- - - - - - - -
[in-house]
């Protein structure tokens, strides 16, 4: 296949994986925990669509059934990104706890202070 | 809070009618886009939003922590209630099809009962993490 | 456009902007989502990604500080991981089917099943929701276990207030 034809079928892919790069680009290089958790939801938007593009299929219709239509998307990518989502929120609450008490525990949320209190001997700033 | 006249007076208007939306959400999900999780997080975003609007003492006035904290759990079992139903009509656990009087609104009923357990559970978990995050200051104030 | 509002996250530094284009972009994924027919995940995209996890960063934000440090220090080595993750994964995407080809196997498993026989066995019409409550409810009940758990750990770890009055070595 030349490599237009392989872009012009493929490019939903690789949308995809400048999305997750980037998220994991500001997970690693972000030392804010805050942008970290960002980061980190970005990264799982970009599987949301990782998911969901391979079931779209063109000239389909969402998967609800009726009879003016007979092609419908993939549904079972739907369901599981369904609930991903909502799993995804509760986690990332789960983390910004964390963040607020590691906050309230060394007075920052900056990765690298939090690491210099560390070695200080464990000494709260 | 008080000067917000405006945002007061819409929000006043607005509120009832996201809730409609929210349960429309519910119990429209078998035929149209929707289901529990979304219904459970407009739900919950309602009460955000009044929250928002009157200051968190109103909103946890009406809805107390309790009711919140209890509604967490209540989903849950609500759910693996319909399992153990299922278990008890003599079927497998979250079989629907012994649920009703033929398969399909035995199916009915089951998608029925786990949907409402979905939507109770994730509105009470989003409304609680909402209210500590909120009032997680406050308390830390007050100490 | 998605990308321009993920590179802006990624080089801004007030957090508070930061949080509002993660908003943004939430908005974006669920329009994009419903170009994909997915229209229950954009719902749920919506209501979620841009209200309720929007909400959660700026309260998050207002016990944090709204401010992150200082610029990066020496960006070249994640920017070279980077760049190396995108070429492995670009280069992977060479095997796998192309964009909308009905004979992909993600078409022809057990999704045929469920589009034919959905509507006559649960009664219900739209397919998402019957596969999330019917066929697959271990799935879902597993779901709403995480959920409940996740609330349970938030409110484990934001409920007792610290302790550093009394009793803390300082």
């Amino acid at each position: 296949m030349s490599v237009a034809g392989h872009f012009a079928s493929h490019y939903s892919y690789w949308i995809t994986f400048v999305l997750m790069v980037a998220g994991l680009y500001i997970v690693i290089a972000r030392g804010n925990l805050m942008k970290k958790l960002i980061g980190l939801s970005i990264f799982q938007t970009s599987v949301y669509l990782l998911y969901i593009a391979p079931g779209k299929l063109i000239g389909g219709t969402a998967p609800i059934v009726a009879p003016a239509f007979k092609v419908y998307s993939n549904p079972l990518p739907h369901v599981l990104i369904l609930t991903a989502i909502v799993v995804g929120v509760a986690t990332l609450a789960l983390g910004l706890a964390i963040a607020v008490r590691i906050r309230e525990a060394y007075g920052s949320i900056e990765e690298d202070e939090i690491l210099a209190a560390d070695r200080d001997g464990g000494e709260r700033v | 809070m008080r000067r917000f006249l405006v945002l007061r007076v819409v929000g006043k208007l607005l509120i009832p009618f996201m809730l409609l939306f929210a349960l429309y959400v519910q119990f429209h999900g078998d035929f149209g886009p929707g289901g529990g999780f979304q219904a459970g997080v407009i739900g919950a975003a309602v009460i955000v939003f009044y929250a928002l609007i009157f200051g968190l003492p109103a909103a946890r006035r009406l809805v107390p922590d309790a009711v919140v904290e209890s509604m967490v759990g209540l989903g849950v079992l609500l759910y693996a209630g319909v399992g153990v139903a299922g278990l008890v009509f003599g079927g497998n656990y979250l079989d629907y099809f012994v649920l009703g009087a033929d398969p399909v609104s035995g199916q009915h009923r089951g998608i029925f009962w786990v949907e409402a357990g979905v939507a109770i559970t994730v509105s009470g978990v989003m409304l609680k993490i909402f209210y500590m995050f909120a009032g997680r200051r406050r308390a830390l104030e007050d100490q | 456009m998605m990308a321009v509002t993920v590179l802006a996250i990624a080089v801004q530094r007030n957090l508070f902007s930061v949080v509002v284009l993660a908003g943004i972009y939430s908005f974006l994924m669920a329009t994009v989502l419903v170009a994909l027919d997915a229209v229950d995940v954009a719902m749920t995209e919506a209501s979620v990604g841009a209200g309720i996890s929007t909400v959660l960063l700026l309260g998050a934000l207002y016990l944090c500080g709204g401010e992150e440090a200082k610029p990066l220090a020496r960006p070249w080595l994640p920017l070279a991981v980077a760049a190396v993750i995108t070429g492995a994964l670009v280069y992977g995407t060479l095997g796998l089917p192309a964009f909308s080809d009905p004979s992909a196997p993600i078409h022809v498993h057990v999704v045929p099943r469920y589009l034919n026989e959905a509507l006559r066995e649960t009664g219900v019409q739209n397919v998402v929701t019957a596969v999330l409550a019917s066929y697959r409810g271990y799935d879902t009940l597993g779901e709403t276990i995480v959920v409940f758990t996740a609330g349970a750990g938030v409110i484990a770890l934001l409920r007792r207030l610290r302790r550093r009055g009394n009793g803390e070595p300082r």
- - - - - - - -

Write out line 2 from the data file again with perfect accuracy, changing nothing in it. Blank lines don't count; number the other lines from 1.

């Protein structure tokens, strides 16, 4: 296949994986925990669509059934990104706890202070 | 809070009618886009939003922590209630099809009962993490 | 456009902007989502990604500080991981089917099943929701276990207030 034809079928892919790069680009290089958790939801938007593009299929219709239509998307990518989502929120609450008490525990949320209190001997700033 | 006249007076208007939306959400999900999780997080975003609007003492006035904290759990079992139903009509656990009087609104009923357990559970978990995050200051104030 | 509002996250530094284009972009994924027919995940995209996890960063934000440090220090080595993750994964995407080809196997498993026989066995019409409550409810009940758990750990770890009055070595 030349490599237009392989872009012009493929490019939903690789949308995809400048999305997750980037998220994991500001997970690693972000030392804010805050942008970290960002980061980190970005990264799982970009599987949301990782998911969901391979079931779209063109000239389909969402998967609800009726009879003016007979092609419908993939549904079972739907369901599981369904609930991903909502799993995804509760986690990332789960983390910004964390963040607020590691906050309230060394007075920052900056990765690298939090690491210099560390070695200080464990000494709260 | 008080000067917000405006945002007061819409929000006043607005509120009832996201809730409609929210349960429309519910119990429209078998035929149209929707289901529990979304219904459970407009739900919950309602009460955000009044929250928002009157200051968190109103909103946890009406809805107390309790009711919140209890509604967490209540989903849950609500759910693996319909399992153990299922278990008890003599079927497998979250079989629907012994649920009703033929398969399909035995199916009915089951998608029925786990949907409402979905939507109770994730509105009470989003409304609680909402209210500590909120009032997680406050308390830390007050100490 | 998605990308321009993920590179802006990624080089801004007030957090508070930061949080509002993660908003943004939430908005974006669920329009994009419903170009994909997915229209229950954009719902749920919506209501979620841009209200309720929007909400959660700026309260998050207002016990944090709204401010992150200082610029990066020496960006070249994640920017070279980077760049190396995108070429492995670009280069992977060479095997796998192309964009909308009905004979992909993600078409022809057990999704045929469920589009034919959905509507006559649960009664219900739209397919998402019957596969999330019917066929697959271990799935879902597993779901709403995480959920409940996740609330349970938030409110484990934001409920007792610290302790550093009394009793803390300082």